San Luis Reservoir Algal Bloom Increases to Danger Advisory


A drone view of San Luis Reservoir with the storage at 363,587 acre feet, 18 percent capacity, or 38 percent of historical average.

A drone view of San Luis Reservoir with the storage at 363,587 acre feet, 18 percent capacity, or 38 percent of historical average. DWR/August 10, 2021

SACRAMENTO, Calif.Today, the Department of Water Resources (DWR) urges people to avoid physical contact with water at San Luis Reservoir in Merced County until further notice due to the presence of blue-green algae. People should also avoid eating fish or shellfish from the lake.

This week’s lab results show an increase in toxin levels. A danger advisory was put in place today, and remains in effect for the entire lake until further notice. It is advised for people and pets to stay out of the water and avoid contact with algal scum in the water or on shore. Boating is allowed, but swimming and other water-contact recreation and sporting activities are not considered safe. For more information on a danger advisory, go to Harmful Algal Bloom website under Advisory Signs.

Advisories are based on the potential health risks from algae. Exposure to toxic blue-green algae, also known as cyanobacteria, can cause eye irritation, allergic skin rash, mouth ulcers, vomiting, diarrhea, and cold- and flu-like symptoms. Pets can be especially susceptible because they tend to drink while in the water and lick their fur afterwards. Keep pets away from the water.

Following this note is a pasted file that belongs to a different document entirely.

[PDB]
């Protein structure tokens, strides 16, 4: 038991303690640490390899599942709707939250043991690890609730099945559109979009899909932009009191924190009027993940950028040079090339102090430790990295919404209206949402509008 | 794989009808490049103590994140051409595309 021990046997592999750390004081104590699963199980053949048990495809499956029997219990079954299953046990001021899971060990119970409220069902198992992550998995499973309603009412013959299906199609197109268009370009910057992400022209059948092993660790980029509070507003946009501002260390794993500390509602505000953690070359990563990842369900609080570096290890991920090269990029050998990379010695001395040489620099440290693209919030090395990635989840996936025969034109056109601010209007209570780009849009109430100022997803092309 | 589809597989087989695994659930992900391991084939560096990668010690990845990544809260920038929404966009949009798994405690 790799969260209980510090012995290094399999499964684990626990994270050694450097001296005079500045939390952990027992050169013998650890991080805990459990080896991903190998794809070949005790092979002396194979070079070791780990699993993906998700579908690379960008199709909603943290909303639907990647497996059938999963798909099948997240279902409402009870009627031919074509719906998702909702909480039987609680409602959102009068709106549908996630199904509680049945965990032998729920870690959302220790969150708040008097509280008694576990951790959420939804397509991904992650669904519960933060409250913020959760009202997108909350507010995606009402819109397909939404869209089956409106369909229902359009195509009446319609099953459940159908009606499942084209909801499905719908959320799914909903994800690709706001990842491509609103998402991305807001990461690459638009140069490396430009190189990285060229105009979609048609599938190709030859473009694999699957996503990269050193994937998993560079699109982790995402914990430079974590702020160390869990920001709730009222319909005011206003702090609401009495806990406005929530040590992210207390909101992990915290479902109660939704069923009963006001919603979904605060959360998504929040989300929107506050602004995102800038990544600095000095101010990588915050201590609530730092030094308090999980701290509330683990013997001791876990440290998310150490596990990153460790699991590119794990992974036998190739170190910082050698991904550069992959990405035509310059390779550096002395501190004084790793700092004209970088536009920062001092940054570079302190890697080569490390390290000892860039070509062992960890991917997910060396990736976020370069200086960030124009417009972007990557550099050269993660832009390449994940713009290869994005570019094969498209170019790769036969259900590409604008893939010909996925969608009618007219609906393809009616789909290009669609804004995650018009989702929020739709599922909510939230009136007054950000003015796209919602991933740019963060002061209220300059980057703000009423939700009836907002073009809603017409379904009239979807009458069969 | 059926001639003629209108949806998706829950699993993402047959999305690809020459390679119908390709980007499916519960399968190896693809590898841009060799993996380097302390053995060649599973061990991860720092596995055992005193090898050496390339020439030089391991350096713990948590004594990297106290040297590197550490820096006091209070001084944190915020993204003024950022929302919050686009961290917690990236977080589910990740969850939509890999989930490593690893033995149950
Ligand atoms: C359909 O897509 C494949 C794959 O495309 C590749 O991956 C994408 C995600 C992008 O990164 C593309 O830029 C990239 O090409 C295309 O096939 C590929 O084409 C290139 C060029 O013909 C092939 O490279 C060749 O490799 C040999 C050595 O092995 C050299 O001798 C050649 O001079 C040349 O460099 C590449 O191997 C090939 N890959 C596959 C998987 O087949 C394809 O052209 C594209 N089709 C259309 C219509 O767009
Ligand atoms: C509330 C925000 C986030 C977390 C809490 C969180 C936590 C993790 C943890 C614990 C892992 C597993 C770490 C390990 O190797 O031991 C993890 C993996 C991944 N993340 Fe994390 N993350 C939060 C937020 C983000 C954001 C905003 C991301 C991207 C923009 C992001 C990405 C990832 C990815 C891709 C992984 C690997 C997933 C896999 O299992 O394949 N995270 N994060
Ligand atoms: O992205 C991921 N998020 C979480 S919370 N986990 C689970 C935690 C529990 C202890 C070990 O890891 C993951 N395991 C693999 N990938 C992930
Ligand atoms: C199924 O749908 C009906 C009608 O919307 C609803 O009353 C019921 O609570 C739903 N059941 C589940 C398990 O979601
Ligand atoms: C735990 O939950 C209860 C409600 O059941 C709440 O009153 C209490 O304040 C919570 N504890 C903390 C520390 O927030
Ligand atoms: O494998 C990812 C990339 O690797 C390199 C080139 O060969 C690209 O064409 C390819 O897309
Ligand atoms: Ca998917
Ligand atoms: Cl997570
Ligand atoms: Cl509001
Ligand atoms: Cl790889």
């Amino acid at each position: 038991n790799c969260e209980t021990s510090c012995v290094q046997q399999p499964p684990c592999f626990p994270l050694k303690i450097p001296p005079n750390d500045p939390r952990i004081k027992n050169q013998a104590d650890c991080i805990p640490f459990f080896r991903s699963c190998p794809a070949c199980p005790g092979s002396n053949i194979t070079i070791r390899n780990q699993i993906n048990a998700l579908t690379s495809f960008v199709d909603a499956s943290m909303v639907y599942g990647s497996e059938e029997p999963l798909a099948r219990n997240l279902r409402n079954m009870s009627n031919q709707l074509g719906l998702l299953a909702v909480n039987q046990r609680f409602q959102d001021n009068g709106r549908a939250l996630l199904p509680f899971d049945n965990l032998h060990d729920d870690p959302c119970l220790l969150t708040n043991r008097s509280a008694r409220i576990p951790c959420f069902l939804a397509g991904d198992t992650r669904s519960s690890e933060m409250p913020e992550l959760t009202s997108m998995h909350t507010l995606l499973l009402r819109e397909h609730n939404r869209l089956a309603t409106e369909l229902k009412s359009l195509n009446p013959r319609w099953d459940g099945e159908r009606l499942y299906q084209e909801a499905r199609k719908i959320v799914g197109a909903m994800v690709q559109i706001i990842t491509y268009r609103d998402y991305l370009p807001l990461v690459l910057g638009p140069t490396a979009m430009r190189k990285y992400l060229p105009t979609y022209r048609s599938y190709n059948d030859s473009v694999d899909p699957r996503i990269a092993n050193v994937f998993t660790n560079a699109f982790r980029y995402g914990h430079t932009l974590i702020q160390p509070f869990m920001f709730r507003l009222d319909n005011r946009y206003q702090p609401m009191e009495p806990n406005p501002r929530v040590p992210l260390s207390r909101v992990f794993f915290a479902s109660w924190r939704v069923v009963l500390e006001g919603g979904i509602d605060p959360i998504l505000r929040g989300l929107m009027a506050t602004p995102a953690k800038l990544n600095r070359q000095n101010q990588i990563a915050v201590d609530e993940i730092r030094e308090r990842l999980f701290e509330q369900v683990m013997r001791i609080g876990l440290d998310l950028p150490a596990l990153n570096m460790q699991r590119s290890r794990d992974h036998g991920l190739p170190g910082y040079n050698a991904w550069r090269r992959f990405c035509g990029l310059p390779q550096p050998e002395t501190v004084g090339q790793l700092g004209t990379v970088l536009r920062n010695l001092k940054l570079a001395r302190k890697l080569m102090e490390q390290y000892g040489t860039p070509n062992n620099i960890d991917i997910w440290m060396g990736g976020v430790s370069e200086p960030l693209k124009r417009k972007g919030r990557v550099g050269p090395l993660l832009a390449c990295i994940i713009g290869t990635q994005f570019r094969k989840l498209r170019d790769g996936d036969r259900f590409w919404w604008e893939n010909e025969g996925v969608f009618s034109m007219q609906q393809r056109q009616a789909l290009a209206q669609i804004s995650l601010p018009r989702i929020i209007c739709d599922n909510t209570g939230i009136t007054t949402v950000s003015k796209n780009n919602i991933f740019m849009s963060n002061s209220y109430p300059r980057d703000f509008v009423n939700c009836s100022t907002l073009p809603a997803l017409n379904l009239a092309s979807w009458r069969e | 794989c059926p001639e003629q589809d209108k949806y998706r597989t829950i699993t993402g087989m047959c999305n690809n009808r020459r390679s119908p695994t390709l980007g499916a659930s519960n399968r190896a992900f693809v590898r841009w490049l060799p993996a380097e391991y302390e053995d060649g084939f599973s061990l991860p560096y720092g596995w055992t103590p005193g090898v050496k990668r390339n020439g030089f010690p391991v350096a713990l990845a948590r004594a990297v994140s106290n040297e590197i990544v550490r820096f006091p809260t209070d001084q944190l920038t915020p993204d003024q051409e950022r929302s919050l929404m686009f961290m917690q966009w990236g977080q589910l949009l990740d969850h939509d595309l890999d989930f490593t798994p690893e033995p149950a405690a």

Bloom conditions can change rapidly, and wind and waves may move or concentrate the bloom into different regions of the reservoir. The algal bloom can accumulate into mats, and scum, form foam at the surface and along the shoreline, and range in color from blue, green, white, or brown.

State guidelines on cyanobacteria and harmful algal blooms recommend the following precautions be taken in waters impacted by blue-green algae:

  • Take care that pets and livestock do not drink the water, swim through algal blooms, scum, or mats, or lick their fur after going in the water. Rinse pets in clean water to remove algae from fur.
  • Avoid wading, swimming, or jet or water skiing in water containing algae blooms, scum, or mats.
  • Do not drink, cook, or wash dishes with untreated surface water from these areas under any circumstances. Common water purification techniques such as camping filters, tablets, and boiling do not remove toxins.
  • Do not eat mussels or other bivalves collected from these areas. No fish should be consumed under a danger advisory.
  • Get medical treatment immediately if you think that you, a family member, friend, pet, or livestock might have been poisoned by blue-green algae toxins. Be sure to alert medical professionals to the possible contact with blue-green algae. Also, make sure to contact the local county public health department.

For more information, visit:

Maggie Macias, Information Officer, Department of Water Resources
(916) 820-7662 |